How to Get a Music Manager & What a Manager Does
Do you want to find music managers looking for talent to take you to the next stage of your career? Perhaps you want to know how to get a music manager or are even wondering what music managers do.
In order to find the right music manager, you need to make sure you’re at the best point in your music career, with a dedicated growing following, a defined sound, distinct image and a blossoming source of income. Now you’re ready to figure out which one is best for you.
When you’re thinking about getting a manager, it’s important that you feel confident in understanding each stage of the process and know exactly what to look for.
Music managers looking for talent and artists
Music managers are looking for talented artists who are at the right stage of their career. They usually only make money if you make money through commission. Therefore, they need to be certain that this is possible before committing to any agreement.
If you have established yourself as an artist, have built a loyal fanbase and are getting to the point where it’s too much for you to handle, it may be time to start looking for a music manager to assist and guide you to the next level.
What is music management?
Music management is when a music manager or management company enter a professional agreement with an artist or singer. After they find and sign talent, they become responsible for making key decisions on behalf of the artist. They usually do this in exchange for a commission on earnings. Artists often require a manager to go to the next level. However, they first need to find a large audience to make them an attractive investment.
What does a music manager do?
#1 Allow you to focus on music
They can take over any administration tasks you have which allow you to focus on making music and developing your career. This is something to consider when looking for a music manager.
#2 Connect you with contacts and industry
A good artist manager will have knowledge and industry contacts that may be inaccessible to artists without management. A strong network takes years of work to build up. A good manager can save you this time by giving you access to the network that they’ve spent their whole careers cultivating.
#3 Look at the ‘bigger picture’
From the perspective of a musician or singer, it can sometimes be hard to know where to go next and which direction to take in your career. With the right guidance from an artist manager, musicians can focus on further developing themselves while their manager deals with the strategy.
#4 Communicate with record labels
Reputable music management companies only work with acts they believe in. This is a valuable vetting process for record labels. This helps record labels to minimise the risk of investing in the wrong acts and also be confident that the management company will take some of the burdens of continuing development of the artist.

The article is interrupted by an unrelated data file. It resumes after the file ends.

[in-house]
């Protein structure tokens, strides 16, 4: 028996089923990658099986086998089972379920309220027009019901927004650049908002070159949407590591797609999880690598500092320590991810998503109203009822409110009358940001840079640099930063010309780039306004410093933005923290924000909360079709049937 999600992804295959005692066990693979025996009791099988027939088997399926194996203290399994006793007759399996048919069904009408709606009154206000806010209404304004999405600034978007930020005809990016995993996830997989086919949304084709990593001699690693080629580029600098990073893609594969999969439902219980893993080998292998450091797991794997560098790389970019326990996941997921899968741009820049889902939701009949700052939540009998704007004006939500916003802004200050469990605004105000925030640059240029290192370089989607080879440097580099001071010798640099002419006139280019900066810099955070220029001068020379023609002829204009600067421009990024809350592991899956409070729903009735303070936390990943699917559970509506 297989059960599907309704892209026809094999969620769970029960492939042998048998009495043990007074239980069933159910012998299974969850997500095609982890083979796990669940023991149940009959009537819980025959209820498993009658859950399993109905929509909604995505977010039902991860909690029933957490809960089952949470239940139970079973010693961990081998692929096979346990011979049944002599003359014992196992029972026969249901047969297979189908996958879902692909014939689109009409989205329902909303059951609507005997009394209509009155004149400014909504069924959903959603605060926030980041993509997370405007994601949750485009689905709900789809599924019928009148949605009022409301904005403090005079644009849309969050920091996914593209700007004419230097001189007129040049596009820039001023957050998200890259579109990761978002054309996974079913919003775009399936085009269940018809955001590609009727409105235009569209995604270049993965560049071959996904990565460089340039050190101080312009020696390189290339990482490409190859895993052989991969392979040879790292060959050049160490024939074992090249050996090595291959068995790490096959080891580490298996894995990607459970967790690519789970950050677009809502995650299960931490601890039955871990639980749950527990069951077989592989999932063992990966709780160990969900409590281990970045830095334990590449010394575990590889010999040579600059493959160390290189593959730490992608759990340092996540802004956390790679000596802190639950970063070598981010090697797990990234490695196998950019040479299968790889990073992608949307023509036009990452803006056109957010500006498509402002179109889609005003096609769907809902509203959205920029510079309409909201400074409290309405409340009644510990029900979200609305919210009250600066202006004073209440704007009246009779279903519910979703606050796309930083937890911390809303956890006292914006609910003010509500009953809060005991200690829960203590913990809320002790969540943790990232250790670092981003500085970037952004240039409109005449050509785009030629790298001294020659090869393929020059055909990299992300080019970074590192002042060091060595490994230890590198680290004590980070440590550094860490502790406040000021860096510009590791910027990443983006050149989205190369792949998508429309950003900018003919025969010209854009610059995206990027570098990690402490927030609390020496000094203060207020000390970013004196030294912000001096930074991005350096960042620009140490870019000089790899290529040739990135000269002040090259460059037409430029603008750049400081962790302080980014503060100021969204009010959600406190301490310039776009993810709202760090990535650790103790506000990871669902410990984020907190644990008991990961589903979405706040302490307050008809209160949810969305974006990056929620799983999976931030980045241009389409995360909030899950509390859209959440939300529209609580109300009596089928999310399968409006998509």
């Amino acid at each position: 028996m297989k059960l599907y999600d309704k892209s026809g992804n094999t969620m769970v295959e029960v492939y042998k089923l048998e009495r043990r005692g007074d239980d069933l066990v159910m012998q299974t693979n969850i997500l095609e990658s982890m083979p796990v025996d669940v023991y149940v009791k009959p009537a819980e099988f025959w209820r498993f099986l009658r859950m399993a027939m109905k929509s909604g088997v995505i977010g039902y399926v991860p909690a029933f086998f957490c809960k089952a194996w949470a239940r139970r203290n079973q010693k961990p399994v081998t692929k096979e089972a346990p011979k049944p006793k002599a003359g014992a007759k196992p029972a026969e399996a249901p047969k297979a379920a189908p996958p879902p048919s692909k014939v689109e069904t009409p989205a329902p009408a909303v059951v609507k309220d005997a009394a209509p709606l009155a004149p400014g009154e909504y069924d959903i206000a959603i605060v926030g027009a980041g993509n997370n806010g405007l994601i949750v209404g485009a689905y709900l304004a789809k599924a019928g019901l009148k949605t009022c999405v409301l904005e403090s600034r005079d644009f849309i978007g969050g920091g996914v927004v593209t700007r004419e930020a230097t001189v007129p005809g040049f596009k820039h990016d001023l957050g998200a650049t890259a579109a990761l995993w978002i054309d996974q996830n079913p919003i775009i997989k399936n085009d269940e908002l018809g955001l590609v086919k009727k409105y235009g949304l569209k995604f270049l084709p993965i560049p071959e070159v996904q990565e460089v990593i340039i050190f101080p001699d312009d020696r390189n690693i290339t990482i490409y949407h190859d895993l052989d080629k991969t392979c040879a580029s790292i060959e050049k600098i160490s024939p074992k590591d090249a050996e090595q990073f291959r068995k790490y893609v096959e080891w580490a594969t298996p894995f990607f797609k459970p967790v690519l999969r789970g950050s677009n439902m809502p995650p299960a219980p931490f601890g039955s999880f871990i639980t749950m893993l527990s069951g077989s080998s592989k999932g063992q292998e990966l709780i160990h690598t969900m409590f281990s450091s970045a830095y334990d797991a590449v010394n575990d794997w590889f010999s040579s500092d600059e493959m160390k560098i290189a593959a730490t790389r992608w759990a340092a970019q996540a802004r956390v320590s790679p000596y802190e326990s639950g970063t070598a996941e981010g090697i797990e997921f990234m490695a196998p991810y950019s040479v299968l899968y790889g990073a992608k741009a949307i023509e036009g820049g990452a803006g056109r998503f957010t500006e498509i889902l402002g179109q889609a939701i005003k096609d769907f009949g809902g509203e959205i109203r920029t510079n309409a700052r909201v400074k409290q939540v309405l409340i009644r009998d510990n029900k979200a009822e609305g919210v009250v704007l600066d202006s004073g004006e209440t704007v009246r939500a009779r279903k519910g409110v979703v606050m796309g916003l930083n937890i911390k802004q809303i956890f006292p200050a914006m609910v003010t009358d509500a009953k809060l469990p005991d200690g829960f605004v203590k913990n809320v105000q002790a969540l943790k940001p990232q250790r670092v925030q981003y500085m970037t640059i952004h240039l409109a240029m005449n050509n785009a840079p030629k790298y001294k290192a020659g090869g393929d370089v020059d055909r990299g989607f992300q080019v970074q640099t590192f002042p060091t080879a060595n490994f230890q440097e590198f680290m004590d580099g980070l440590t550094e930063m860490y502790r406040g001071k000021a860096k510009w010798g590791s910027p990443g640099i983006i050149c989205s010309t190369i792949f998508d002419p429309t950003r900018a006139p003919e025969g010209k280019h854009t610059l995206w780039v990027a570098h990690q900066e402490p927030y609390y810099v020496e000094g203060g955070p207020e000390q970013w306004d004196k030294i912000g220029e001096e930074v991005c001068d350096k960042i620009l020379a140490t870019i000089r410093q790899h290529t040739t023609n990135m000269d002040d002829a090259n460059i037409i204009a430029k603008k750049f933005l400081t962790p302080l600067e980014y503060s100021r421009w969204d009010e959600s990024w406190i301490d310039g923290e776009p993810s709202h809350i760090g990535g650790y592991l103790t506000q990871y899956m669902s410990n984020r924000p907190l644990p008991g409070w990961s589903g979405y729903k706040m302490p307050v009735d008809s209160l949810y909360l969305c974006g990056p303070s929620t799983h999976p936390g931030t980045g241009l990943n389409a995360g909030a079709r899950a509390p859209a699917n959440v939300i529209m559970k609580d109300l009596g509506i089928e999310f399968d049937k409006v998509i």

#5 Make you appealing to a record label
Music managers know what record labels are looking for. They know how to package an artist in a way that looks profitable to the record label. Before approaching a record label, a good music manager will want to help further develop the artist to make sure they are ready.
#6 Negotiate contracts
Record labels often avoid working directly with the act because they want to do business with someone who understands the music industry and is able to make objective decisions. This knowledge of the music industry can help artists to negotiate a better deal.
#7 Speak publicly on behalf of the artist
It’s the music manager’s responsibility to run (and, literally, manage) the public image for the band, particularly important in the era of social media.
#8 Seek opportunities
The phrase “There’s no such thing as bad publicity” isn’t necessarily true, but it is true that even the smallest opportunities can be important.
The more exposure the artist gets, the better, so keeping an eye open for a chance to get that exposure is essential for an artist manager.
#9 Book studio time
The music manager will usually book studio time on behalf of the artist and hire a producer for recording sessions. This is important, as it will define the sound of the record.
Keep in mind that managers don’t usually fund studio time. Instead, this usually comes from the artist’s income.
#10 Send demos to record labels, radio stations, publications etc.
The music press, record labels, and radio stations are like middlemen between the producers and the consumers — a type of musical gatekeeper.
Having good, respectful working relationships with these people is essential for any artist looking to “make it” in the music industry.
An artist’s manager manages these relationships on their behalf.
#11 Promote the artist
Advertising is expensive so this may be challenging at first. But the manager will be responsible for eventually communicating with advertisers to boost the artist’s visibility.
#12 Organise music videos and photoshoots
More than ever before, people are consuming music through video platforms, and video is a great way to build and support an artist’s ‘image’.
A music manager will be in charge of seeking out and hiring a crew for music videos and photographers for photoshoots.
#13 Book and promote gigs
A good manager will not only be able to sell the artist to potential venues and event organisers but also understand what venues would best suit the artist.
It will be difficult to encourage the owner of a venue to book an artist if they are not guaranteed to sell tickets. A small venue may be more appropriate early in the artist’s career.